Background and aims: GI endoscopy (GIE) is widely performed, with 1 in 3 people requiring an endoscopic procedure at some point. Patient experience of medical procedures is important, but, to date, experience measures of GIE are derived from clinician opinion rather than from patients themselves. In this meta-narrative review, the literature on methods of assessing patient experience in GIE is reported.
Methods: ScienceDirect, MEDLINE, Web of Knowledge, Web of Science, CINAHL, and PsycINFO were searched to November 2013 using meta-narrative standards. Search terms included those related to endoscopic procedures, combined with those related to patient experience.
Results: A total of 3688 abstracts were identified and reviewed for relevance. A total of 3549 were excluded, leaving 139 for full-text review. We subsequently included 48 articles. Three sub-groups of studies were identified--those developing original measures of endoscopy-specific patient experience (27 articles), those modifying existing measures (10 articles), and those testing existing measures for reliability or validity (11 articles). Most measures focused on pain, discomfort, anxiety, and embarrassment. Three studies explored wider aspects of experience, including preparation, unit organization, and endoscopist preference. Likert scales, visual analog scale scores, and questionnaires were used most commonly. The Global Rating Scale was validated for use in 2 studies, confirming that those domains cover all aspects of endoscopy experience. Other measures were modified to assess endoscopic experience, such as the modified Group Health Association of America survey (mGHAA-9) (modified by 5 studies).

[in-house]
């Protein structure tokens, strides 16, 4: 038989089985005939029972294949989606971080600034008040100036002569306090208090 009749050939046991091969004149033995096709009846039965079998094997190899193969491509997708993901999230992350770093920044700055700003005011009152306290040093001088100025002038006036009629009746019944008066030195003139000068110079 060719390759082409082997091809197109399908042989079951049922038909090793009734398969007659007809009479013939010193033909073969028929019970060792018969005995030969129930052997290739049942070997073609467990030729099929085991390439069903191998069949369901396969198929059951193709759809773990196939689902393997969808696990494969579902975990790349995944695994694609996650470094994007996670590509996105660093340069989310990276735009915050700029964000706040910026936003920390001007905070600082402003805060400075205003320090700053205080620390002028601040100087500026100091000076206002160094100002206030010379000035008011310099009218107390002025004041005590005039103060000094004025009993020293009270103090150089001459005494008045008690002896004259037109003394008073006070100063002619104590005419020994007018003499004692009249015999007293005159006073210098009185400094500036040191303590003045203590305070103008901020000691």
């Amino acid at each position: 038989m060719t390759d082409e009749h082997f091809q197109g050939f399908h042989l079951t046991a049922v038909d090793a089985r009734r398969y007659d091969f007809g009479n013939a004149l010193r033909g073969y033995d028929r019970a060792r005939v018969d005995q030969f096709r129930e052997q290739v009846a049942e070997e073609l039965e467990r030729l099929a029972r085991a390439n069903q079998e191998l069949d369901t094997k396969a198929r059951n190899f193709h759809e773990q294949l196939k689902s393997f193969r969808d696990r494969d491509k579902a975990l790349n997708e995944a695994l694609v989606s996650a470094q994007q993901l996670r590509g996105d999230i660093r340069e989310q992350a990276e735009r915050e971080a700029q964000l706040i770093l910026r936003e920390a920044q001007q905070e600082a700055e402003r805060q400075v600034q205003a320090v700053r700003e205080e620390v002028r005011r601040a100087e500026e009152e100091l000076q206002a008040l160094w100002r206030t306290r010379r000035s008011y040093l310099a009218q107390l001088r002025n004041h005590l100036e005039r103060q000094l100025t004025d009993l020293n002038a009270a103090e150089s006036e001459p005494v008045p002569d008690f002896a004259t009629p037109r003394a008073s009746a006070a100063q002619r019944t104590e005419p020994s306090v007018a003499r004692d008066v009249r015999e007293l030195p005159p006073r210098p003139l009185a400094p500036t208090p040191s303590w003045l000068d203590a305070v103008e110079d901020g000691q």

Conclusions: No patient-derived and validated endoscopy-specific experience measures were found. Patient-derived and validated experience measures should be developed and used to model optimal healthcare delivery.
Copyright © 2015. Published by Elsevier Inc.